Under the draft EU legislation obtained by AFP, a country in the passport-free zone would be able to resume border patrols without asking for permission, but only for five days.
Beyond that, the country would have to ask the European Commission in Brussels for permission.
But Friedrich slammed the proposals, saying: "Security questions are a core competence of member states and we will not accept a transfer of this task to others or an undermining of this competence."
"We will not allow Brussels to dictate when we introduce controls. We control the borders if the security situation requires," Friedrich told the Frankfurter Allgemeine Zeitung.
"It is a matter for individual member states to assess the dangers to public safety," he added.
Michele Cercone, spokesperson for EU Home Affairs Commissioner Cecilia Malmström, told EurActiv that he would not comment on opinions about draft reports, adding that the EU executive would table proposals on how to strengthen the Schengen area on Friday (16 September).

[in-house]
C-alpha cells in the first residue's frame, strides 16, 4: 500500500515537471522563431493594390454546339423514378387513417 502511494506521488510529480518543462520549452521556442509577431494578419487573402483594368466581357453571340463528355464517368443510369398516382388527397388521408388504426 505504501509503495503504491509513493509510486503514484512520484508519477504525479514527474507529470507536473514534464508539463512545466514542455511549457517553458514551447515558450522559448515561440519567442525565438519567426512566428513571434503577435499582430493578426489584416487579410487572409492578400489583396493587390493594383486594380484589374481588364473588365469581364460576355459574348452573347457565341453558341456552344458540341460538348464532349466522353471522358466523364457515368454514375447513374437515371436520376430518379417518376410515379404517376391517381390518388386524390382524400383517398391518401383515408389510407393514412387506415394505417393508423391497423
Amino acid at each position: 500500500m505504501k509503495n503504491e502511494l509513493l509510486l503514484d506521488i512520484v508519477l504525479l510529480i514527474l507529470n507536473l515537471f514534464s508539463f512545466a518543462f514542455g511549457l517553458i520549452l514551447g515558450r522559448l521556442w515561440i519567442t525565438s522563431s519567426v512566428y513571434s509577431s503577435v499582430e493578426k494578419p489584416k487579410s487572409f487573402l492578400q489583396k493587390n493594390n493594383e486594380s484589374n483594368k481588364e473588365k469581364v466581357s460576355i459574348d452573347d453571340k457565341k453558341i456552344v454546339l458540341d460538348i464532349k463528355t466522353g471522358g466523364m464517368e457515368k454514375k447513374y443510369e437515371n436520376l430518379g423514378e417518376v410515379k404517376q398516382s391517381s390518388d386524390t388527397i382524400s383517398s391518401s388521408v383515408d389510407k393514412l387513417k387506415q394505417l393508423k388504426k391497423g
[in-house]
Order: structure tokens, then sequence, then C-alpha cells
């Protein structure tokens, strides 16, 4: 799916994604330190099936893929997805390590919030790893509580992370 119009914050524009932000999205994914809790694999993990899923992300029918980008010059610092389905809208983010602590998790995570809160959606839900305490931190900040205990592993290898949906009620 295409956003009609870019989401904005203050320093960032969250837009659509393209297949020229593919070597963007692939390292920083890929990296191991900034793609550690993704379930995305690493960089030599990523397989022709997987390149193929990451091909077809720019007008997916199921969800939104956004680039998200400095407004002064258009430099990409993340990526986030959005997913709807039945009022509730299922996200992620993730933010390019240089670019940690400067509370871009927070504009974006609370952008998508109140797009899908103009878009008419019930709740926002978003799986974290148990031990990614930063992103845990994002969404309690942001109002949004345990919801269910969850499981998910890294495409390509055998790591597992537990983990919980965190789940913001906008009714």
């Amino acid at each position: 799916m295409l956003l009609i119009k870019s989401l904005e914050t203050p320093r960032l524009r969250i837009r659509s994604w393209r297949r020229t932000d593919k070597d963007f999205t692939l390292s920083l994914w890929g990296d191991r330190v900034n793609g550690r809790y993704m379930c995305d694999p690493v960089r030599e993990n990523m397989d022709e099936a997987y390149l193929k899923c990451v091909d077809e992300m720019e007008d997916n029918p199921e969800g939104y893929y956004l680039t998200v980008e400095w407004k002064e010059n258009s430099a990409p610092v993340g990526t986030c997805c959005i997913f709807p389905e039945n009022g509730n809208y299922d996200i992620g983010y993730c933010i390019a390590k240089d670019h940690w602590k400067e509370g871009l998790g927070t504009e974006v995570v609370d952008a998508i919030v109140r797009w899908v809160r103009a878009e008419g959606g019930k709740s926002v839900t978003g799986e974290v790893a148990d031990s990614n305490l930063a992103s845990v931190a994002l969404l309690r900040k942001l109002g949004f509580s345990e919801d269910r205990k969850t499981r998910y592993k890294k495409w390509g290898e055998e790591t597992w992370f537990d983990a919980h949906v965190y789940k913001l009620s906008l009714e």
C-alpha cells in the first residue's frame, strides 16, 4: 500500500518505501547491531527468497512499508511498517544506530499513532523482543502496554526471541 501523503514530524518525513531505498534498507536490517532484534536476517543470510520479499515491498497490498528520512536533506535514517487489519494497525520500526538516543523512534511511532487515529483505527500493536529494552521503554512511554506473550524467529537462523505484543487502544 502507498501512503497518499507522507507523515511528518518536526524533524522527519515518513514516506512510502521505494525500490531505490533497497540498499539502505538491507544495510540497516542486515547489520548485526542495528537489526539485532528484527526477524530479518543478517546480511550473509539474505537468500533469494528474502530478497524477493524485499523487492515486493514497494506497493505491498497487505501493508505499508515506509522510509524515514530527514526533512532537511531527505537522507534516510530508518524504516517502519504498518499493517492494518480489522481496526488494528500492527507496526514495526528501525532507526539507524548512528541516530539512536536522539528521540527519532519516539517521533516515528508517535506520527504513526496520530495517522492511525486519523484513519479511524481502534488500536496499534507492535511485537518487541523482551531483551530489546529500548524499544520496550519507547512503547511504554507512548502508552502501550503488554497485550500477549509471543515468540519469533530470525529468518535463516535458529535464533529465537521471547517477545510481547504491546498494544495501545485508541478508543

The Schengen agreement faced a storm of controversy during the Arab Spring amid fears that the upheaval across the Mediterranean would unleash a wave of illegal migrants across the continent (see 'Background').
Since then Denmark has added to the controversy by building new installations at its borders with Germany.